In his view, the area’s strategic location by virtue of its proximity to Ivory Coast makes it necessary, vital and appropriate to upgrade it through value addition which would create synergies for improvement of local economy.

“We intend to carry out this initiative with the support and in collaboration with local authorities,”he added.

Mr Lawrence Kwame Antwi, immediate past Assembly Member, Yawkrom Electoral Area, which also encompasses Duasidan, had observed during his tenure as a member of the Assembly, various budgetary allocations for the provision of a summer hut and other vital facilities were factored into the Assembly’s composite budgets.

“When we demanded from the Assembly why they were not giving attention to the development of the place although it has been captured in the budget, they said not all projects were executed under the composite budget.

“If the funds targeted for the execution of projects under the District Assemblies Common Fund(DACF) was reached, what was left was to be used for those remaining projects according to his understanding.

“The persistency with which I pursued this subject was overwhelming but this didn’t yield much results because of the partisanship dimension issues at the Assembly had taken in getting this done for the community, “ he continued.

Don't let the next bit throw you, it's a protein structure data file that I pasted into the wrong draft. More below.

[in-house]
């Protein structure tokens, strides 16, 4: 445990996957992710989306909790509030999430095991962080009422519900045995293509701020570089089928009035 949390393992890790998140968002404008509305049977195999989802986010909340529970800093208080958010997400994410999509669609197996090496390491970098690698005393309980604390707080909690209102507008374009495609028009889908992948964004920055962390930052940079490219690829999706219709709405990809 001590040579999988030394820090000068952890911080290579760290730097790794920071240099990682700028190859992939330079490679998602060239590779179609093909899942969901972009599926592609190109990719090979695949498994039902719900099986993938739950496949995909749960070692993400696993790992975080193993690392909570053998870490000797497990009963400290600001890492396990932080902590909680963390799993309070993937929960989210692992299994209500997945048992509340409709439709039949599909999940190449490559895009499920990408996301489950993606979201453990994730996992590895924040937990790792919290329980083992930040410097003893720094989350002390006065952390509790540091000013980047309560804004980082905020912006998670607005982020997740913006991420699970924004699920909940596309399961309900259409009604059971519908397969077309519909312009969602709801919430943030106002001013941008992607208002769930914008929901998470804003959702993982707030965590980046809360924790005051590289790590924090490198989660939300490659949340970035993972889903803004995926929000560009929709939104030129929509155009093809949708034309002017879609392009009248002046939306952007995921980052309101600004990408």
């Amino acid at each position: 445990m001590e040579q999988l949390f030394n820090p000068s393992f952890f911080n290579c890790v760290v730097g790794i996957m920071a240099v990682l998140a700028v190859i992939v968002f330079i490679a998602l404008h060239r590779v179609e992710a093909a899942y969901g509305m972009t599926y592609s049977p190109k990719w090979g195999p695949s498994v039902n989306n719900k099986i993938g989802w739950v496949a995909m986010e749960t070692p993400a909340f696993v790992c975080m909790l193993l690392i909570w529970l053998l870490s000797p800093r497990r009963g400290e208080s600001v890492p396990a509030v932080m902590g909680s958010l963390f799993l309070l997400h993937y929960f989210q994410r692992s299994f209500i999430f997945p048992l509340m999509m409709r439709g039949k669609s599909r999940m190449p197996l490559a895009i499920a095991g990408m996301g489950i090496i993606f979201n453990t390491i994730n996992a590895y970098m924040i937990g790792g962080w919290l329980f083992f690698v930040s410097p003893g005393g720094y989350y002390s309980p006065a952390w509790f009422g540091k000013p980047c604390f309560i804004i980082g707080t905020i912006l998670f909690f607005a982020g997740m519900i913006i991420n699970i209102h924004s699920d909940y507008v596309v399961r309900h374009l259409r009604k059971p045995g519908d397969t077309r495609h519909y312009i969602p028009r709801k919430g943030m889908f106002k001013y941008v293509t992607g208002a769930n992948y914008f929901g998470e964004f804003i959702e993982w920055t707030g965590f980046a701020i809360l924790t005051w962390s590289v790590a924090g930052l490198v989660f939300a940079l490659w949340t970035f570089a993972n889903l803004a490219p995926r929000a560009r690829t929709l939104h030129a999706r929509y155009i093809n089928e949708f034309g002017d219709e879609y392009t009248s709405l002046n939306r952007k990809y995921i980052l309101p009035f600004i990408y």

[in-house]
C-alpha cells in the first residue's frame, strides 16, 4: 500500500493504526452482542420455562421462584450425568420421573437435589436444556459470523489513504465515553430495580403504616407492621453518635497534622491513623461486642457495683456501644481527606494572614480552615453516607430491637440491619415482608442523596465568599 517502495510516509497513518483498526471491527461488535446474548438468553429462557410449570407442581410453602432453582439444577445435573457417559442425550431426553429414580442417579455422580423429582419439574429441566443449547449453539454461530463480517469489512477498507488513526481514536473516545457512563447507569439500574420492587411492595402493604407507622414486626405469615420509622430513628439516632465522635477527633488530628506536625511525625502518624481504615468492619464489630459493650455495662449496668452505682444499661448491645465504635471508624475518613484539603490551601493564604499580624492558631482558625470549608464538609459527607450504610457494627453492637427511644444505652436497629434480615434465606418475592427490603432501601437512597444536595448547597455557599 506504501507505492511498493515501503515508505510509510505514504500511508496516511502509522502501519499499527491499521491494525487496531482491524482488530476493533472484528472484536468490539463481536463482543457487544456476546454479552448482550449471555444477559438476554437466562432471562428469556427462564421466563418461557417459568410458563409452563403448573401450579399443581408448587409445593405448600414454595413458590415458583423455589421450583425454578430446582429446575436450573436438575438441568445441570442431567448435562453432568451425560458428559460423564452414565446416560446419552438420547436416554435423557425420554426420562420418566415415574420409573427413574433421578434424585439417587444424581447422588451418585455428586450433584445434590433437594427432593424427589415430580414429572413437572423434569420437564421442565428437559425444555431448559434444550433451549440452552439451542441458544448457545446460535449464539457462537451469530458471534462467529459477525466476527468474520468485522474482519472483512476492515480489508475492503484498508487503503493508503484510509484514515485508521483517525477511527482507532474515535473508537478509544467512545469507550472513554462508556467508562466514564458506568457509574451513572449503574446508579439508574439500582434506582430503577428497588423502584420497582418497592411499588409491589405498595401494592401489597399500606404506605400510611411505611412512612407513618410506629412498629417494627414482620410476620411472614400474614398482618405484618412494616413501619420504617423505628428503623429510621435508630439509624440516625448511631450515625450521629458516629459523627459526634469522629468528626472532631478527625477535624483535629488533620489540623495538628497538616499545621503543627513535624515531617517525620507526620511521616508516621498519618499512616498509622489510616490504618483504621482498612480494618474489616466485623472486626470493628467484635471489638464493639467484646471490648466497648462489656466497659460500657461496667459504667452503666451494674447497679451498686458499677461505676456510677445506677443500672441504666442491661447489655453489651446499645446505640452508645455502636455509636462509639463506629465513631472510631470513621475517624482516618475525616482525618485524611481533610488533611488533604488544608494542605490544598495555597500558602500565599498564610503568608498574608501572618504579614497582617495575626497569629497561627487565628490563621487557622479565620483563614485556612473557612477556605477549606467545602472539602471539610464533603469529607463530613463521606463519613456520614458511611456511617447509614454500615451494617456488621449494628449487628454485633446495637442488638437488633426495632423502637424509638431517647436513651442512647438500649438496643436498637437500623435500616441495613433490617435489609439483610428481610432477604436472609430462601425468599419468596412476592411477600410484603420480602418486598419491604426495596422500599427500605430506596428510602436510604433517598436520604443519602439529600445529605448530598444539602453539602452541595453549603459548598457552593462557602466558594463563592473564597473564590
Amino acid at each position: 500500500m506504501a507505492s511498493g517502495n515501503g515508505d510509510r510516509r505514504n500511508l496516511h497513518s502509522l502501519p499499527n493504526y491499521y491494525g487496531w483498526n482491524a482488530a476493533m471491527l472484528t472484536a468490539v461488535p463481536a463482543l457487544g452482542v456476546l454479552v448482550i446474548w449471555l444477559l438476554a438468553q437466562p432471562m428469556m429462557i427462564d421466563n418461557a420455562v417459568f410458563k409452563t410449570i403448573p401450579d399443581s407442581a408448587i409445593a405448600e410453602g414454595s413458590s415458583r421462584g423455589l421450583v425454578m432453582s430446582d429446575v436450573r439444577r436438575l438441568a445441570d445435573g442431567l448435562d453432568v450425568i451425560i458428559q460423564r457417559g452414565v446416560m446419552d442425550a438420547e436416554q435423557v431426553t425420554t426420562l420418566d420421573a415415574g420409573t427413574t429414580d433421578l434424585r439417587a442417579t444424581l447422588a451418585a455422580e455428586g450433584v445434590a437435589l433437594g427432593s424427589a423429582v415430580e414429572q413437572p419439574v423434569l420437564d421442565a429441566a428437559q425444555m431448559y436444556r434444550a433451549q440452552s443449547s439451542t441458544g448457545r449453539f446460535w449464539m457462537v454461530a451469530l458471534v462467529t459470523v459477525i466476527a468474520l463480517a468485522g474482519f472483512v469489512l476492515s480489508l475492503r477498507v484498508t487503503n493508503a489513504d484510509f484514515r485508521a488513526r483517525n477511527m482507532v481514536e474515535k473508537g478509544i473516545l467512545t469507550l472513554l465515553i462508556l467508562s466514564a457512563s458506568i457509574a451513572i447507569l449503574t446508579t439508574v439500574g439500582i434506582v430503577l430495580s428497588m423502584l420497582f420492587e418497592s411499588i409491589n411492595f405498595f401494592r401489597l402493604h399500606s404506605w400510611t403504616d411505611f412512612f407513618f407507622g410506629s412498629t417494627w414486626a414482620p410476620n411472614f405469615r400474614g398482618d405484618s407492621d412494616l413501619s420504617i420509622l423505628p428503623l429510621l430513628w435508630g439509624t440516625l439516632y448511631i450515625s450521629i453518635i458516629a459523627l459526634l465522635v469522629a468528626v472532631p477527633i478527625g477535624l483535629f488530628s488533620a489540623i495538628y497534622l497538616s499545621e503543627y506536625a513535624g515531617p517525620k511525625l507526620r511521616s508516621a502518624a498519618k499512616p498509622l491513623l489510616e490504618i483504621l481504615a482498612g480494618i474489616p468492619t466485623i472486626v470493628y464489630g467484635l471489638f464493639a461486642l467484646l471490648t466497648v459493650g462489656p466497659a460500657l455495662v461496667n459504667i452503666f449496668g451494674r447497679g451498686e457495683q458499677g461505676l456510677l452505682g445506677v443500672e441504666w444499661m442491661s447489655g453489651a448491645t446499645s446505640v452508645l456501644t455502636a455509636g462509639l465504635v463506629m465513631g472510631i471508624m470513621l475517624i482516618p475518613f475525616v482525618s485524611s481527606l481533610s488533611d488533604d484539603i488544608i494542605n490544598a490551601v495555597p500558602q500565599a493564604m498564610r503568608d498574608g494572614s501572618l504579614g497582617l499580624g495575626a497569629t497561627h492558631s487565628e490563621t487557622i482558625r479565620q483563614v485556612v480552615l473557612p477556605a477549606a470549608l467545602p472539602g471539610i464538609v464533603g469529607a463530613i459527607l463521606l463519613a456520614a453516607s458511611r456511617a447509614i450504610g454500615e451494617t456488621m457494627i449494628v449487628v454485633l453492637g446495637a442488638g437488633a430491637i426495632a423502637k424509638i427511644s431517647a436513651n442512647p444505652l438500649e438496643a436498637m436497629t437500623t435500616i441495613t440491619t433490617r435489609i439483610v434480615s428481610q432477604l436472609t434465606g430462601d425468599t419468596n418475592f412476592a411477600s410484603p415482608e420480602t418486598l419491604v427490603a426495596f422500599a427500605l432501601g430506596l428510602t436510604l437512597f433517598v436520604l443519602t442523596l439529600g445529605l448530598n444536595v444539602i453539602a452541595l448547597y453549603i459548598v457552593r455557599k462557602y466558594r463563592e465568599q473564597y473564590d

It was deduced from Mr Antwi that he had battled severally with the Executive Committee (Exco) members of the Assembly over this matter whom he noted always desire to push, advance and serve the interest of the government of the day its policies, something he described as a very, “familiar culture and patter”, within the District Assembly’s system and concept today, rather than looking at the overall interest or priorities of that community.

Patronage of the Sanctuary usually peaks during festive seasons – on Christmas, Easter, during the celebration of Kwafie festival, celebrated by the Chiefs and people of Dormaa to clean, sanitise, rid communities of filth. The festival celebration is also to resolve outstanding disputes between families and promoting peace in the spirit of neighbourliness. END           


1. Mother monkey and child

2.A monkey burial ground

3. Beautiful bamboos at the Sanctuary

4. Entry to the Sanctuary

5.  The Duasidan Community

6. Nana Kwasi, member of Town Planning Committee with some monkeys

7. Visitors’ Interactive Centre

8. A sacred groove where ancestral ceremonies and sacrifices are offered occasionally

By Robert Tachie Menson